Sainsbury’s new strategy

Sainsbury’s new strategy

rsz_sainsburys_new_strategySainsbury’s is planning to convert shop space equivalent to almost 40 supermarkets from selling food into non-food as it tries to fight back against a fall in grocery sales.

The supermarket chain has identified space across the UK, which represents six percent of its portfolio, that it no longer needs for food as customers switch spending to convenience stores, the discounters, and online.

Sainsbury’s intends to use half of this space to sell its collection of own-brand non-food products, such as kitchenware and homeware. For the remaining half, the company is in talks with other retailers about subletting space.

The new plans were revealed by Sainsbury’s CFO John Rogers recently.

Sainsbury’s reported a pre-tax loss of £290m in its half-year results and said it was concerned that 25 percent of its shops were “underutilised”.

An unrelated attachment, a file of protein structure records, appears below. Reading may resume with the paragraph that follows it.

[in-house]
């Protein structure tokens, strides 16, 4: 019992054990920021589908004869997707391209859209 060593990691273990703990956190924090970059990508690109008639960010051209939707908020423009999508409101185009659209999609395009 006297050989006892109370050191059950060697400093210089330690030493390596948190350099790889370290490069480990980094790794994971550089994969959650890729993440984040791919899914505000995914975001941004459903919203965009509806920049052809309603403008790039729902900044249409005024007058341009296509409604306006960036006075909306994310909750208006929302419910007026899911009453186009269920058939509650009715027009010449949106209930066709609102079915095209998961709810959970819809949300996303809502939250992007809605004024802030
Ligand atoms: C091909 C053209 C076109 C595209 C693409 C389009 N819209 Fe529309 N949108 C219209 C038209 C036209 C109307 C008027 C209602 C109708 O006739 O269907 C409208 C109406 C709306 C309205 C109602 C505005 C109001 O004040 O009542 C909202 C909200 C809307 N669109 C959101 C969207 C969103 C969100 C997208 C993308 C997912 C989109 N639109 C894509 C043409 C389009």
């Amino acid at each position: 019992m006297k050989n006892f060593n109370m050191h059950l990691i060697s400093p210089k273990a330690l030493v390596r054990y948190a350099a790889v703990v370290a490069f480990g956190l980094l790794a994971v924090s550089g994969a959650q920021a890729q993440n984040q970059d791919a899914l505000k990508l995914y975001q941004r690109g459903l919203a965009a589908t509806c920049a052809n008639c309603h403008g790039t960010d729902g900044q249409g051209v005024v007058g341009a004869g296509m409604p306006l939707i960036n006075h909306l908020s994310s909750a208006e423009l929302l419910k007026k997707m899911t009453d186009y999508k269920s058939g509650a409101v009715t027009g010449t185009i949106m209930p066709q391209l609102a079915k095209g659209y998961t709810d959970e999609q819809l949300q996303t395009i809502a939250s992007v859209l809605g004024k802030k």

Tesco is expected to unveil a significant annual loss next week by booking a one-off impairment charge, estimated to be £3billion, on the value of its supermarkets.

The share of grocery spending that takes place in supermarkets is falling, according to industry figures. Shoppers in the UK are increasingly turning away from a weekly shop in out-of-town supermarkets towards more frequent visits to convenience stores as well as shopping online and with discounters such as Aldi.

Rogers also confirmed that Sainsbury’s plans to raise £150m in profits through selling off new developments in London for luxury housing. The retailer believes it can raise £90m through building 440 flats above a supermarket in Fulham that is being redeveloped, as well as £60m by building 750 flats above a shop close to Battersea Power Station.

Sainsbury’s has also identified a series of other sites in London where it wants to build housing alongside a supermarket, including in Whitechapel.

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